Testing is Key to Successful Cloud Migration

Testing is Key to Successful Cloud Migration

Once you decide that performance testing is a necessary step in the cloud migration process, you should follow three key best practices that ensure critical insight and awareness about the capabilities of your environment.

Ryan Pelerin is the founding partner and COO of WSM International, a web and data server migration service company.

The motivation behind performing a cloud migration varies from one company to another. It might be a desire to upgrade an operating system or aging infrastructure, or simply to improve performance and scalability. However, the one constant involving cloud migration remains rigorous performance testing.

Unfortunately, testing is commonly misunderstood and too often dismissed. When it comes to cloud computing, many IT decision makers may not appreciate that cloud scalability does not eliminate application performance problems. The reality is that applications cannot always scale up correctly, even when running on appropriate infrastructures. Consequently, businesses moving to the cloud without performance testing are prone to server breakdown issues, including database errors, and application and website crashes that can be extremely costly in terms of time, resources and customer goodwill.

With that in mind, businesses and IT decision makers planning to perform a cloud migration should make it a priority to understand the critical role testing plays in a cloud migration regardless of environment.

Benefits of Testing

Conducting load and stress testing in a cloud environment is not the same as testing in a traditional physical environment. For enterprise organizations, assuming that the applications and DevOps tools that worked in a physical server environment will automatically work in the cloud is a recipe for disaster. There are myriad points where the potential for instability, incompatibility and technical breakdowns can cause slowdowns or crashes, and rigorous testing that pushes your software and servers to the limit will help ensure that your systems are well equipped to handle peak loads. Errors or issues that come to light during the migration can be resolved before the new environment goes live. Testing should not be considered completed until comprehensive load testing has been performed and all applications and operations are running flawlessly in the new environment.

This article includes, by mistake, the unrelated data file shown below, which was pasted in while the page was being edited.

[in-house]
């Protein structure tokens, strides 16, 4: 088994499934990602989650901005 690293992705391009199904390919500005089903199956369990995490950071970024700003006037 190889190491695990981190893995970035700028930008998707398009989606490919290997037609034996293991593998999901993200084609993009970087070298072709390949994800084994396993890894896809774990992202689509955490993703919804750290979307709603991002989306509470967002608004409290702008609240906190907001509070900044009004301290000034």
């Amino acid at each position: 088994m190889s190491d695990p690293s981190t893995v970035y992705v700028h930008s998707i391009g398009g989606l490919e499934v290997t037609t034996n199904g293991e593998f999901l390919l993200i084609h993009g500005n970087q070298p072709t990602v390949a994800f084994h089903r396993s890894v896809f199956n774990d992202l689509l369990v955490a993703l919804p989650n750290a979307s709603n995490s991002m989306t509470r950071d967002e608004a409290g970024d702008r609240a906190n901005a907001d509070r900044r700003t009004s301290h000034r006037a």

Types of Testing

To ensure a fully functional, stable and secure environment, testing protocols should include general performance and compatibility testing, stress and load tests, and vulnerability testing. Functionality tests should occur once the data and applications have been moved to the new cloud environment, paying particular attention to any software involved in tool chains and scalability.

Load testing and security reviews are the next steps in the process. Load testing puts pressure on the new environment to ensure that it operates smoothly at and above anticipated user volumes. This process ensures that auto-scaling is functioning as intended and — when done correctly — should be able to clarify the maximum number of concurrent connections that workloads, applications and websites can handle before failure. It can also provide valuable information such as average page load times and application performance metrics used to fine tune performance.